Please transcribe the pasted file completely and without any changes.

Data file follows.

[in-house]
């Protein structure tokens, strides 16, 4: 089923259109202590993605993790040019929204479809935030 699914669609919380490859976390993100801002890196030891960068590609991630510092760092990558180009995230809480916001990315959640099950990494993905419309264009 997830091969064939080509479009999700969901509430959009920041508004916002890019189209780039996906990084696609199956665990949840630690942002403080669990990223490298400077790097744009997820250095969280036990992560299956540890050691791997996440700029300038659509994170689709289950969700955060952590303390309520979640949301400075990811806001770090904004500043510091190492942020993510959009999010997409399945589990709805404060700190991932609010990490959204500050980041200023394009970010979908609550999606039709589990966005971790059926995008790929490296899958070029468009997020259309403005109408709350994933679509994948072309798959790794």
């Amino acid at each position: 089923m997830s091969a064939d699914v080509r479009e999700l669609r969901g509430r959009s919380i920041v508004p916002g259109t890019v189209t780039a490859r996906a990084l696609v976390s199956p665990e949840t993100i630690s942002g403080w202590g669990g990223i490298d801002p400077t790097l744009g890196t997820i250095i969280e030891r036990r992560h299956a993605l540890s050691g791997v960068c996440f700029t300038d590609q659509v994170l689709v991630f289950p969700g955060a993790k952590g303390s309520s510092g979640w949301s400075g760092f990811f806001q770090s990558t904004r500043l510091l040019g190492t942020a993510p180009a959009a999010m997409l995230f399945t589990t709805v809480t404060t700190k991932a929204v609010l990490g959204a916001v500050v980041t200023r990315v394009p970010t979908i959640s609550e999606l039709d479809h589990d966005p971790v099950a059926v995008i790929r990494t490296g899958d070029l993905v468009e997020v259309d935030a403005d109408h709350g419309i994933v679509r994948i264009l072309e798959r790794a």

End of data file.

[in-house]
């Protein structure tokens, strides 16, 4: 089923259109202590993605993790040019929204479809935030 699914669609919380490859976390993100801002890196030891960068590609991630510092760092990558180009995230809480916001990315959640099950990494993905419309264009 997830091969064939080509479009999700969901509430959009920041508004916002890019189209780039996906990084696609199956665990949840630690942002403080669990990223490298400077790097744009997820250095969280036990992560299956540890050691791997996440700029300038659509994170689709289950969700955060952590303390309520979640949301400075990811806001770090904004500043510091190492942020993510959009999010997409399945589990709805404060700190991932609010990490959204500050980041200023394009970010979908609550999606039709589990966005971790059926995008790929490296899958070029468009997020259309403005109408709350994933679509994948072309798959790794």
């Amino acid at each position: 089923m997830s091969a064939d699914v080509r479009e999700l669609r969901g509430r959009s919380i920041v508004p916002g259109t890019v189209t780039a490859r996906a990084l696609v976390s199956p665990e949840t993100i630690s942002g403080w202590g669990g990223i490298d801002p400077t790097l744009g890196t997820i250095i969280e030891r036990r992560h299956a993605l540890s050691g791997v960068c996440f700029t300038d590609q659509v994170l689709v991630f289950p969700g955060a993790k952590g303390s309520s510092g979640w949301s400075g760092f990811f806001q770090s990558t904004r500043l510091l040019g190492t942020a993510p180009a959009a999010m997409l995230f399945t589990t709805v809480t404060t700190k991932a929204v609010l990490g959204a916001v500050v980041t200023r990315v394009p970010t979908i959640s609550e999606l039709d479809h589990d966005p971790v099950a059926v995008i790929r990494t490296g899958d070029l993905v468009e997020v259309d935030a403005d109408h709350g419309i994933v679509r994948i264009l072309e798959r790794a």